And now I’m writing this in a hotel near Niagara (the Canadian side – the photo is of the Canadian side of the falls and it was – really – glorious to see it yesterday evening), having presented the Fall list to the very nice people at Random House Canada (who do Candlewick’s selling in Canada).
It’s been a busy three days, but there’s nothing like being able to present great books – in person – to the people who will then be the advocates of those books as they make their way to readers more than five thousand miles away from the place that those books were created.
“I was off to Waterstones today, to show them material on our books from May to August. May is the first month in which we have more than one book or pair of books from the same series, so that felt like a bit of a breakthrough.
Lyn Gardner is a terrific children’s writer and a Guardian theatre critic, who has brought her skill, her passion and her knowledge together to create the Olivia books, which are classy-but-commercial Ballet Shoes meets Malory Towers for today’s 8+ girl reader. The first book in the series, Olivia’s First Term publishes in June.
Dinosaur Dig! is Penny Dale’s innovative combination of two things little boys (in particular) love: dinosaurs and diggers. These dinosaurs are (spoiler alert!) digging a swimming pool and making a lot of noise about it. The book was inspired by Penny’s construction vehicle-obsessed grandson, Zachary, to whom the book is dedicated. The book publishes in May.
The Noodle books by French illustrator Marion Billet are touch and feel books with a very attractive panda character whose life reflects the daily activities and excitements of most babies under the age of 18 months. Two books publish in May and two in August.
Where possible, we try to make sure that books with a summery themes, featuring holidays, or swimming, or beaches, which are, therefore, possible summer reading promotion contenders, are published in these months, so the ocean setting of the third Mega Mash-up, the beach holiday theme of Bizzy Bear: Off We Go! and of Noodle Loves the Beach, as well as the swimming pool finale of Dinosaur Dig! all make them books we think babies and children would be in the right frame of mind for as the weather gets warmer. Trudging through the rain, weaving round discarded and dessicated Christmas trees this morning, it was hard to believe we’d ever see summer again, but publishing is always about thinking ahead: full-colour books take months to get from the printer to the warehouse, and we are selling rights and doing highlights presentations up nine months, and even more, ahead of the books being available to readers.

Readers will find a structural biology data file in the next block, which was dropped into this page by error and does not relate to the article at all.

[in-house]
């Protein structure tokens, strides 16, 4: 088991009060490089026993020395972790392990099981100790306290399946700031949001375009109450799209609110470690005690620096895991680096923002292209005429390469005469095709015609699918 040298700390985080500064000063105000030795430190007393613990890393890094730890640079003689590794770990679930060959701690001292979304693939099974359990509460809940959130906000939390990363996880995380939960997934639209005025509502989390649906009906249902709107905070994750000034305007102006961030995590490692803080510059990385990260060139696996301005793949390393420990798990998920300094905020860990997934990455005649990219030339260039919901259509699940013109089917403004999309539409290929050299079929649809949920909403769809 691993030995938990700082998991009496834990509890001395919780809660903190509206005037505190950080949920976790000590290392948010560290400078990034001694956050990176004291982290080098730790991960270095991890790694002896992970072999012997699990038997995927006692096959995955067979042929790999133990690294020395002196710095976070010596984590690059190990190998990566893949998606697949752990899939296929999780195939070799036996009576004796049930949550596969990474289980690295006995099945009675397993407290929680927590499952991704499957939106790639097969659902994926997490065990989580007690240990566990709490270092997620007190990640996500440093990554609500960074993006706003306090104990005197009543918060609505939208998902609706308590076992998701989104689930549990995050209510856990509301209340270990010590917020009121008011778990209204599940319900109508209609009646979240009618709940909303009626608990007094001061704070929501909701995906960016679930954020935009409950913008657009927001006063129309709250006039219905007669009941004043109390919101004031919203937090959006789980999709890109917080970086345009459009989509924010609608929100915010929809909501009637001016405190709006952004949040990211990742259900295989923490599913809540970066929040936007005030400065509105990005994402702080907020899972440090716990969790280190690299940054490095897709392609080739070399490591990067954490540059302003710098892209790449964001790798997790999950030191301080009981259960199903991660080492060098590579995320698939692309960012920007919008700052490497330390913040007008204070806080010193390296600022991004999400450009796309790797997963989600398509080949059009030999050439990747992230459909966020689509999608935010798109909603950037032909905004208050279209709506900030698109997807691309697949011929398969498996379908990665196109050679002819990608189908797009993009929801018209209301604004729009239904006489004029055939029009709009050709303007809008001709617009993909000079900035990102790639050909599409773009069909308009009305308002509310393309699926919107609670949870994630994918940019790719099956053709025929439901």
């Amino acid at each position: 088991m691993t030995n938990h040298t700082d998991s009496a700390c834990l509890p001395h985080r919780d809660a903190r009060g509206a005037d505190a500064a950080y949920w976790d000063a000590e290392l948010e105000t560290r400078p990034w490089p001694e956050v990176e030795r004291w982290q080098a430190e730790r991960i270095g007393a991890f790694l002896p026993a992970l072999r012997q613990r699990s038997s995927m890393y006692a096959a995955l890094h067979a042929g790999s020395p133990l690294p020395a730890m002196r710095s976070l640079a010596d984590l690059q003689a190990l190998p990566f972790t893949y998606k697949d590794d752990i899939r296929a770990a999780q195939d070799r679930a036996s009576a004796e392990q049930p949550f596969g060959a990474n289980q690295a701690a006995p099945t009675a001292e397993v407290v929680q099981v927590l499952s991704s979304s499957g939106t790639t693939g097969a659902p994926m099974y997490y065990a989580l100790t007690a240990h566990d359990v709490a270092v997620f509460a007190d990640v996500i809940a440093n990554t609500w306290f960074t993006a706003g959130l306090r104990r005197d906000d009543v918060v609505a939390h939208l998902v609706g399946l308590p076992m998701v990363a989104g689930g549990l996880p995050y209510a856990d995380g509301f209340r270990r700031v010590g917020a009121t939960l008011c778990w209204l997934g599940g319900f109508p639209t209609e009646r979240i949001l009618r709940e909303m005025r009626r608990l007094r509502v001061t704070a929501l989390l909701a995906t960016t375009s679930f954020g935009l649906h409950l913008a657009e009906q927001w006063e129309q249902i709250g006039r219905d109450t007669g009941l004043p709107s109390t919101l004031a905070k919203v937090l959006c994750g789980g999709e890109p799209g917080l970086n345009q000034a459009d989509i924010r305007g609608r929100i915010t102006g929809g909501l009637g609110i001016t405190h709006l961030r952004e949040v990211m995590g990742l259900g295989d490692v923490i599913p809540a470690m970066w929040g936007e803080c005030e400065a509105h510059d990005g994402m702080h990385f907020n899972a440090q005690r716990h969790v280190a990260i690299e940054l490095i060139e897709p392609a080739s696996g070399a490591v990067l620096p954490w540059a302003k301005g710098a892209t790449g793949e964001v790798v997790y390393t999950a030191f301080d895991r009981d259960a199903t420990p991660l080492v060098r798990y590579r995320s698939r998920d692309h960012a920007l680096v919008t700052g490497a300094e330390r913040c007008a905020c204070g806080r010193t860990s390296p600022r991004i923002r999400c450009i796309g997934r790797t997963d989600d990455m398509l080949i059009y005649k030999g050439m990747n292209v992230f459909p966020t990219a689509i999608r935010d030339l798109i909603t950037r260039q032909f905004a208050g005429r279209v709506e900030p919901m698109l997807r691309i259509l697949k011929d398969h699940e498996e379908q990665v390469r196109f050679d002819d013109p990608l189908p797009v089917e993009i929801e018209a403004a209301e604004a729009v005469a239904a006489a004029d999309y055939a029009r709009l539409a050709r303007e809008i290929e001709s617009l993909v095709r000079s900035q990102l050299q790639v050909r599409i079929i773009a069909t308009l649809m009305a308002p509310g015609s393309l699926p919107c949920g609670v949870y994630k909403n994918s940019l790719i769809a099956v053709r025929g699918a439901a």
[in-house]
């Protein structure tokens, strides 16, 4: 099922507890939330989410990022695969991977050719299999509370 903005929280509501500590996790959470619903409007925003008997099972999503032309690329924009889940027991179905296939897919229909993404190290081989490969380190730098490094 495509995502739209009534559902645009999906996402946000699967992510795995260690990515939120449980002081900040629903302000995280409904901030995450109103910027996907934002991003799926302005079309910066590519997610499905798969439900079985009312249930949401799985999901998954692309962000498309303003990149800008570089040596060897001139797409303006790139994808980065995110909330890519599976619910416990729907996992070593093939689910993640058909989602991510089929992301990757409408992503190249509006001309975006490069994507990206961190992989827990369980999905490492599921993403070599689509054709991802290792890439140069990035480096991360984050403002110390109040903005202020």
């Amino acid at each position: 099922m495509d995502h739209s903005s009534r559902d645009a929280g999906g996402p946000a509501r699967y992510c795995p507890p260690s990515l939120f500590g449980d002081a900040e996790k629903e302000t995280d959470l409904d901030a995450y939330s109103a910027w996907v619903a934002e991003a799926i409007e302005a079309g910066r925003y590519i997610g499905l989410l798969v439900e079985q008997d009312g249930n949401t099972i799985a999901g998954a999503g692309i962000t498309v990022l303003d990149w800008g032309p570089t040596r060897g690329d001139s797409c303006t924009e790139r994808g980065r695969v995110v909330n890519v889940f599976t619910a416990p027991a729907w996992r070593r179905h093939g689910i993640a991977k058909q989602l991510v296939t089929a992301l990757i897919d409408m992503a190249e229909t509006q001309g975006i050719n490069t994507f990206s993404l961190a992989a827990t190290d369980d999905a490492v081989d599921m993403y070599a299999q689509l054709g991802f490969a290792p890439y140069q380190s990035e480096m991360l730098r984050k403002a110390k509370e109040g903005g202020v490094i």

The first presentation – to Waterstones – went very well. Lots more presentations to come…”
From the moment I saw a touch-screen device – an iPod Touch – I was excited about the potential for apps to become reading experiences for children.
The first thing that struck me was the immediacy of the experience relative to other screen experiences: when you touch the screen, something happens. As adults, we have learned that we can make something happen on a screen by fiddling around with a mouse or a keyboard or a remote control. But if you showed a computer to someone from Shakespeare’s time, she wouldn’t touch the keyboard, but (when she’d got over her fear) would, I think, try to make something happen by touching the screen. If you type “toddler using an iPad” into google, you’ll see two year-olds using that device for the first time instinctively.
The second thing that struck me was how portable the devices were. I am a mother, and, when my children were little, I carried a huge bag that contained, as well as snacks and wet-wipes and a change of clothes, toys and at least five board or picture books. I realised that you could store hundreds of books in this tiny thing: an iPhone is approximately12 centimetres by 6 centimetres by 1 centimetre.
The third thing that struck me was how lovely the screen looked, and how beautiful colours looked on it. The backlighting that many people find annoying when they read texts on screen meant that colour images were lit up like little stained-glass windows.
And the fourth thing that struck me was that, now these things were in the world, they are unlikely to go away.
At The Bookseller’s Children’s Conference in September 2010, Justine Abbott, from Aardvark Research shared some of her research about young children’s engagement with digital media.
She talked about the fact that 28% of children under six have a television in their own rooms.
She said that pre-schoolers in her survey were watching television for over two hours per day.
She said that the youngest iPad user she’d met was four months old.